One thing that troubles me about the above discussion is the notion that CEG is (or should be) purely about developing thinking skills around career issues. Actually many/most young people are woefully ignorant about the different education/training/employment options available to them and one of the great contributions to society of careers advice is (or rather was) empowering young people (and their parents) by giving them the factual information to which they can then apply their decision making skills.

    Another troubling thing is the implied assumption that the young people we are talking about are heading inexorably towards university. I’m not sure your rather airy disregard for the realities of local labour markets would go down very well with a working class family with a Year 11 child of moderate academic ability who is facing the possibility of becoming yet another government NEET statistic. In that situation isnt trying to match individuals to jobs (or apprenticeships or FE courses) a very useful activity? That is what we careers advisers used to do (before we were written off) day in and day out with the young people we worked with and it was the buzz we got when we succeeded that made the job rewarding.

  8. Interesting points Chris. You talk about the troubling notion that CEG is about developing thinking skills around career and then go onto suggest that we need to provide young people and their parents with factual information. Unfortunately “factual” information isn’t always that straightforward. We need to think about the information that we are given and work out what to do with it. What is more if we don’t think about the information we are very unlikely to incorporate it into our decision making.

    I don’t agree that I (or Charlie for that matter) have an airy disregard for the labour market. I think that an important role that career professionals can play is the brokerage one that you describe. However in reality this is rarely the case any more. Career professionals rarely have the time to do much work with local employers – we need to make this a priority and something that is supported in policy. However, matching someone to a job is not the same as a career. It is a good start, but it is better if that young person enters their first job with an idea about how they might use it to progress and a recognition that they might experience change as the labour market moves. This all takes us back to the importance of thinking skills.

    1. All fair points Tristram. I dont think that you have such an airy disregard for labour market realities but just felt the discussion was implicitly focused on high achievers who might grasp what you were on about if you said “today kids we’re going to be looking at developing your thinking skills!”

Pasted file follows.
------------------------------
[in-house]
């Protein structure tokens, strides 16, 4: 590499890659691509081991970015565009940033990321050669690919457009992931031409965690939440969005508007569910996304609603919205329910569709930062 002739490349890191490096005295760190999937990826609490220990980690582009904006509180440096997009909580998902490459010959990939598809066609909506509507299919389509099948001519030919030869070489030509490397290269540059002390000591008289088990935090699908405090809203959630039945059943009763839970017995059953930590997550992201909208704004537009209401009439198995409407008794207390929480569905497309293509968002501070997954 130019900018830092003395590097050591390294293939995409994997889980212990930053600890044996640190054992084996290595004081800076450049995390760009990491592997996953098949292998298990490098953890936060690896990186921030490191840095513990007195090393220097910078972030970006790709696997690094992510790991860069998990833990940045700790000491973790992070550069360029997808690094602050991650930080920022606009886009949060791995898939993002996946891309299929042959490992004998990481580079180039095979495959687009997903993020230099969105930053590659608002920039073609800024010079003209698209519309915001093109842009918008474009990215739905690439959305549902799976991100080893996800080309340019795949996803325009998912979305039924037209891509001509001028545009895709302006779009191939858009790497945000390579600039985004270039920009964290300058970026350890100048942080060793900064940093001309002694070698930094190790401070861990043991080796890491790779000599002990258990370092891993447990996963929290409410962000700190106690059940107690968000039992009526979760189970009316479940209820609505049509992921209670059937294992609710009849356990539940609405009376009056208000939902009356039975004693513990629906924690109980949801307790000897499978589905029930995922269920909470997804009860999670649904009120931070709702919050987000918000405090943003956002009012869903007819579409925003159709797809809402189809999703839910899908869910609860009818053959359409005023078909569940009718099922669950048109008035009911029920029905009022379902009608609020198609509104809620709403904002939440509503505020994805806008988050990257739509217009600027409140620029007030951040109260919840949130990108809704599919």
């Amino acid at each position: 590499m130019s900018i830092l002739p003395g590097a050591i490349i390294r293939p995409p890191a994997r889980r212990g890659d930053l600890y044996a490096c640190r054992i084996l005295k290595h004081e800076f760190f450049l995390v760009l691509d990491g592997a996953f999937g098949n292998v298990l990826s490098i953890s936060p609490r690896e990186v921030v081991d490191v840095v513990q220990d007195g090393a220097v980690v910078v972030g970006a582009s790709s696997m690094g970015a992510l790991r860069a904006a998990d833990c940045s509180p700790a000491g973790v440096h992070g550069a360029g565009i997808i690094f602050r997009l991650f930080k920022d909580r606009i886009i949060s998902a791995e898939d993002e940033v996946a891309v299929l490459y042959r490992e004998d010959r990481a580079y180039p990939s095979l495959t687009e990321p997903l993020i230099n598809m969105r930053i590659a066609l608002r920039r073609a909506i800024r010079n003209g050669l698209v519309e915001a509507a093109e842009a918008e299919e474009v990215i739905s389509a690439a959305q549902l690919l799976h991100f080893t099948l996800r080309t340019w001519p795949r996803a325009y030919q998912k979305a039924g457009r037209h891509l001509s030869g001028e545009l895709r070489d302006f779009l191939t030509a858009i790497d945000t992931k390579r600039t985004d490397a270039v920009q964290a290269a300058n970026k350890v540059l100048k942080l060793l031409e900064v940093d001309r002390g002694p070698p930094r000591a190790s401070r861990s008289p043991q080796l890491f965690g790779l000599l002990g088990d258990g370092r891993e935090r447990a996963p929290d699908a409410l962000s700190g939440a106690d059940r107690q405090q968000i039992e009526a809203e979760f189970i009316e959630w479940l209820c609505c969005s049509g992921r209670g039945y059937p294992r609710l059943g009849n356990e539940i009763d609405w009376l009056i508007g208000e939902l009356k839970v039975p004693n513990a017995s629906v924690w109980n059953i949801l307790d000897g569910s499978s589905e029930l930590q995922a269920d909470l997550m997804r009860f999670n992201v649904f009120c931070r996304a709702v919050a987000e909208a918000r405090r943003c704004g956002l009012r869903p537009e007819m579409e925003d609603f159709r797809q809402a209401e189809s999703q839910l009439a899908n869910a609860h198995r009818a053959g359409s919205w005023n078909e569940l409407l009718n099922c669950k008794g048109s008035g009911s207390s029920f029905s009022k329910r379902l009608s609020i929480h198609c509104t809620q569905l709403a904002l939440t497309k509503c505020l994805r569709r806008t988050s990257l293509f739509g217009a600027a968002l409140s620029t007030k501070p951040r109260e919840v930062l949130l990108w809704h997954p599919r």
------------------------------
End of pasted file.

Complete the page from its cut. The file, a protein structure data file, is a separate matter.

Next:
Just to be clear, I wasnt talking about “matching” young people to opportunities (important help though that is) when I said “…one of the great contributions to society of careers advice is (or rather was) empowering young people (and their parents) by giving them the factual information to which they can then apply their decision making skills.”

  9. Before my teaching career I was a personal adviser for 3 years in Tottenham in the 25+ employment zone run by Reed-In-Partnership. The clients we were working with were often in a very bad state and had all been on job seekers allowance for over a year. We had this very interesting training by a US welfare guru Deborah Angel (who went on to train Careers Guidance Scotland as far as I know), who had great success with helping the longterm unemployed in inner-city New York. Their work was classically American in terms of building the”dream”, after sufficient work with clients the first stage was to find a career entry post in the field of interest, with an understanding of transition through a subsequent career towards the goal/dream; working on the basis that even though a certain entry level job might not be that desirable, it had a purpose towards the goal, and was more likely to be tolerated.

    My point about dreams and self-actualisation relates to any activity, with equal status given to any role, as long as it their personal dream; so the baker or the workshop engineer, or farmer is just as valid as a goal connected to university education. What I am very much against is entrapment into employment, through matching people into a job, without the vision of the longterm goal – of where the current post might lead to, which I agree goes back to the thinking skills Tristram! A member of my family went to grammar school, then horticultural college and subsequently herded/milked cows very happily for 40 years! Upon retirement they have 2 pet cows! My grate gripe is with the media and the status anxiety it induces, and the sense that some vocations are less valid, damaging the esteem created through association with working class professions – this needs to be aggressively challenged by schools and careers advisers – surely unless it’s confronted it won’t change?